16): In this entry. . 7): It is stated here that “these small monsters are as described in CHAINMAIL. However. it is stated in CHAINMAIL on p. 30): Magical “. However. cavalry charges. 5): At the end of this paragraph. . Giants (p. immediately conduct missile fire. This information might only be helpful if you are using the CHAINMAIL combat system. This ability is described in CHAINMAIL. 8): It is stated that Giants act as mobile light catapults with a 20’ range (should this be 20” range?) “as stated in CHAINMAIL. Dwarves (p. it is questionable whether or not Combat was actually detailed in Vol. scoring damage as if they were striking an opponent (3–18 points).” It is also stated in CHAINMAIL. 3    .)” However. magical armor adds its bonus to the wearer’s Armor Class. before having to land.” In the “Melees” section of CHAINMAIL starting on page 14. 12. on sight. and then continue to move up to the remaining ½ of their normal movement. 16): The entry for Dwarves ends with the following statement: “They are otherwise as outlined in CHAINMAIL. a figure with split move and fire can move up to ½ of their normal movement. on p. Ghouls (p. 29.” Otherwise. Horses (p. and so forth. Otherwise. 16): The entry for Pixies states that they are “air sprites as described in CHAINMAIL. 8): Stone Giants throw as “heavy captapults. Earth Elementals inflict 4-32 points of damage. Elves (p.” Pixies (p.” Stone Giants (p. war horses melee “as explained in CHAINMAIL. the following is stated: “(Combat is detailed in Book III. Goblins (p.” This may be a CHAINMAIL reference. armor proper subtracts its bonus from the hit dice of the opponents of its wearer. Normally figures are not allowed to move after attacking.Attack/Defense Capabilities (p. there is some information include regarding mounted figures. that dwarves will attack goblins. according to Greyhawk. 18): Earth Elementals are described as having “the effect of a super battering ram against walls. Armor (p. excluding Elves. 29 that Sprites (Pixies) can fly for up to 3 turns maximum. on page 18. war horses were described in the D&D Expert book edited by Cook.” which is a CHAINMAIL reference. III as stated here.” This may be a CHAINMAIL reference. According to CHAINMAIL on p. according to Greyhawk. there is no new information offered in the CHAINMAIL entry for Goblins. as their natural and most hated enemies. 9): It is stated that Ghouls can paralyze any “normal figure” they touch. 20): In this entry. “as stated in CHAINMAIL for Wights. it is stated that elves on foot may split move and fire and that mounted elves may not split move and fire.” However. Earth Elementals (p.

25): This is the big reference to CHAINMAIL from Vol.” This may be a CHAINMAIL reference. According to CHAINMAIL.” Here are the steps. “they not necessarily increase hit probability. However. III. Initiative: Both sides roll a die (d6). . It is stated here that “the basic system is that from CHAINMAIL. or the Alternate Combat System in Vol. and a position in the saddle for his defense. this item has been later described in Basic D&D edited by Moldvoy. etc. VOL. Land Combat (p. 4    .” However. Under this system.Horn of Blasting (p.” This may be a CHAINMAIL reference. So what is really missing from the CHAINMAIL combat system in the original D&D? I suggest it is the turn sequence for combat and the initiative system. on page 42. Gauntlets of Ogre Power (p. Girdle of Giant Strength (p. 26-27. but no system for initiative was included. Split move and fire is possible here.” There are “Jousting” rules presented in CHAINMAIL on pp. III: UNDERWORLD & WILDERNESS ADVENTURES Fighting-Men (p. this item has been later described in the Expert D&D rulebook edited by Cook. However. each combatant selects an aiming point for his attack with a lance. gates.” Bombards are described on page 14 of CHAINMAIL. 15): While in the Wilderness.” Here. if the party encounters Fighting-Men within castles. a “Turn Sequence” is given called “The Move/Counter Move System. A surprise system was provided in Vol. it is stated that melee and missile combat can be conducted per the CHAINMAIL system. they may demand a jousting match with all fighter types. I. with scores equalling a drive back or kill equal only to a hit. Melee can be conducted with the combat table given in Book I or by the CHAINMAIL system. 38): Horns of Blasting are stated as having the “effect of a double bombard (see Book Ill and CHAINMAIL) on non-living materials such as walls. 38): This magic item is described as giving the wearer the “strength and hit probability (if greater than the wearer’s own) of a Hill Giant. It is also stated here that “if a joust takes place (use rules from CHAINMAIL) the occupant of the castle will take the loser’s armor . . in summary. Counter Move: The side that moves last now moves its figures. 3. 38): This magic item is described as giving the wearer “the ability to strike as an Ogre. the side with the higher score has the choice of electing to move first or last. Split move and fire is possible here. The action is resolved by reference to a Jousting Matrix in Appendix C. However. I suggest that you check the entry for this item in the D&D Expert book edited by Cook. on page 9. with one figure representing one man or creature. III. Move: The side that moves first now moves its figures. with my headings added: 1. 2.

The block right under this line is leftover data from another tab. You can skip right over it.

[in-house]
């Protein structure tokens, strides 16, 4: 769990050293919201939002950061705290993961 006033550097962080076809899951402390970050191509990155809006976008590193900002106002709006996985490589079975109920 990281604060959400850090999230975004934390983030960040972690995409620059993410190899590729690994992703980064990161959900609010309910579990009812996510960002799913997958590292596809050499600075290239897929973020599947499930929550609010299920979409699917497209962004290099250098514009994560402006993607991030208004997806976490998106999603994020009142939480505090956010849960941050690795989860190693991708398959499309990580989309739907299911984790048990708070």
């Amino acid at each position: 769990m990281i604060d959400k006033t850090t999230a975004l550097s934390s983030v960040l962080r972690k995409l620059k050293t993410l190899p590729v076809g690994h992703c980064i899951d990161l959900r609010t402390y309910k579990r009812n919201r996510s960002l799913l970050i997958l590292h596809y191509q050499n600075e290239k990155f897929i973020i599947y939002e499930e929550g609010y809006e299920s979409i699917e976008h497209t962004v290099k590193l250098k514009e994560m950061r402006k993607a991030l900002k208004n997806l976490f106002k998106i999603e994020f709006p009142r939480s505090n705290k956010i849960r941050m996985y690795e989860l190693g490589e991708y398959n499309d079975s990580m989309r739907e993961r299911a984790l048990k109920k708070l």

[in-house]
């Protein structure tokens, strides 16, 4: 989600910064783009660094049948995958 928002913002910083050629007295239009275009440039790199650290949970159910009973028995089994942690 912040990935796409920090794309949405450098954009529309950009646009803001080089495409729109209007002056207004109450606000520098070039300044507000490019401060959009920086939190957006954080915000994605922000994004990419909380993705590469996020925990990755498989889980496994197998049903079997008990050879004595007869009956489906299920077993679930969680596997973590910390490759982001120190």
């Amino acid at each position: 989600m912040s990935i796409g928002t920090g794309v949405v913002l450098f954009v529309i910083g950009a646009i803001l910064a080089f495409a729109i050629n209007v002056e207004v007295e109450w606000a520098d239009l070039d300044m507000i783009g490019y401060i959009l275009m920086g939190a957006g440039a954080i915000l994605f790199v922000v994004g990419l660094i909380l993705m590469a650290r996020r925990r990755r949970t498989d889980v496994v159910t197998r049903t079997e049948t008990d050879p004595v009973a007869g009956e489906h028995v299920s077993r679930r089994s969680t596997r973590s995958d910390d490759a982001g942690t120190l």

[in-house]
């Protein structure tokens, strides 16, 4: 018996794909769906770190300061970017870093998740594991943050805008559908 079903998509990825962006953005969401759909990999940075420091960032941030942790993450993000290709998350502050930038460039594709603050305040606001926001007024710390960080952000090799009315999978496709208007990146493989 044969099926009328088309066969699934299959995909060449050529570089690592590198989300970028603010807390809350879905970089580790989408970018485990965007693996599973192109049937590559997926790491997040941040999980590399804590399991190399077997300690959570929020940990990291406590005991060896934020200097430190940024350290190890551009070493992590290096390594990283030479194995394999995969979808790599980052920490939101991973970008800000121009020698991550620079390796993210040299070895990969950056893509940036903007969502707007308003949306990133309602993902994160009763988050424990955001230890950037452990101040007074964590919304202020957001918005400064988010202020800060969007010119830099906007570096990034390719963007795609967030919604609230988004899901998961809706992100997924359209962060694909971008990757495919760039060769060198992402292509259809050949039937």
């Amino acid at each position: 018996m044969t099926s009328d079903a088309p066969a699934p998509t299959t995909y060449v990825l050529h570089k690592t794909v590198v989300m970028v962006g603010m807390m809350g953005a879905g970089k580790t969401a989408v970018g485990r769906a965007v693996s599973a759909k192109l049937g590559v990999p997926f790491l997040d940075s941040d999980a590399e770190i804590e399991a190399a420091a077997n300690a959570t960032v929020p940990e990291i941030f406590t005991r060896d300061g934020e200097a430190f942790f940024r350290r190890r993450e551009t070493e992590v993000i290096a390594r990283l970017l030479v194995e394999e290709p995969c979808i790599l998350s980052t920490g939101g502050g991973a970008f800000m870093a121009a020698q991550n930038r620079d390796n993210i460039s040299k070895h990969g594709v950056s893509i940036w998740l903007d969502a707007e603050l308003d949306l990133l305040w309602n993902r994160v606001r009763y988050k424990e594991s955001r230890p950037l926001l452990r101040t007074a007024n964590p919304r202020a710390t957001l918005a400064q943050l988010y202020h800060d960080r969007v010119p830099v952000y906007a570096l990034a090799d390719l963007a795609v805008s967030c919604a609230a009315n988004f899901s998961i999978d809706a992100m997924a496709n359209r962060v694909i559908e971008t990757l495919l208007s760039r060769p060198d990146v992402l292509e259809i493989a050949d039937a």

A d6 initiative system was also introduced in Basic D&D edited by Moldvoy. I suggest to you that Chainmail is not required to play OD&D.” CONCLUSION: In this paper. missile combat is as in CHAINMAIL. Self-explanatory. I have analyzed the various references in OD&D to Chainmail to determine if access to the Chainmail ruleset is really needed to play OD&D. melee combat is conducted according to the “Man-to-Man rules as found in CHAINMAIL. Therefore. Naval Combat – Boarding and Melee (p. 5. In Appendix A. Air Combat (p. In addition. Artillery Fire. under the “Individual Fires With Missiles” table on p. Missile Fire. 6. Self-explanatory.4. I suggest that you refer to that system. Melee Combat. Naval Combat – Missile Fire (p. in the D&D Basic Rulebook edited by Moldvoy. any omitted information was later furnished in Greyhawk. Thank you and happy gaming. All of these publications are readily available at this time. but were given in CHAINMAIL. 5    . provided you are using the Alternate Combat System. Self-explanatory. 41. ranges for missile weapons are given. or in the D&D Expert Rulebook edited by Cook. However. 30): In Naval Combat situations. missile fire ranges were also given in Basic D&D edited by Moldvoy (at page B27). 25): Here it is stated that missile and melee combat is based on CHAINMAIL. I. Incidentally. Missile Fire Ranges were not included in Vol. I conclude that having access to Chainmail is not required to play OD&D. 31): During boarding actions.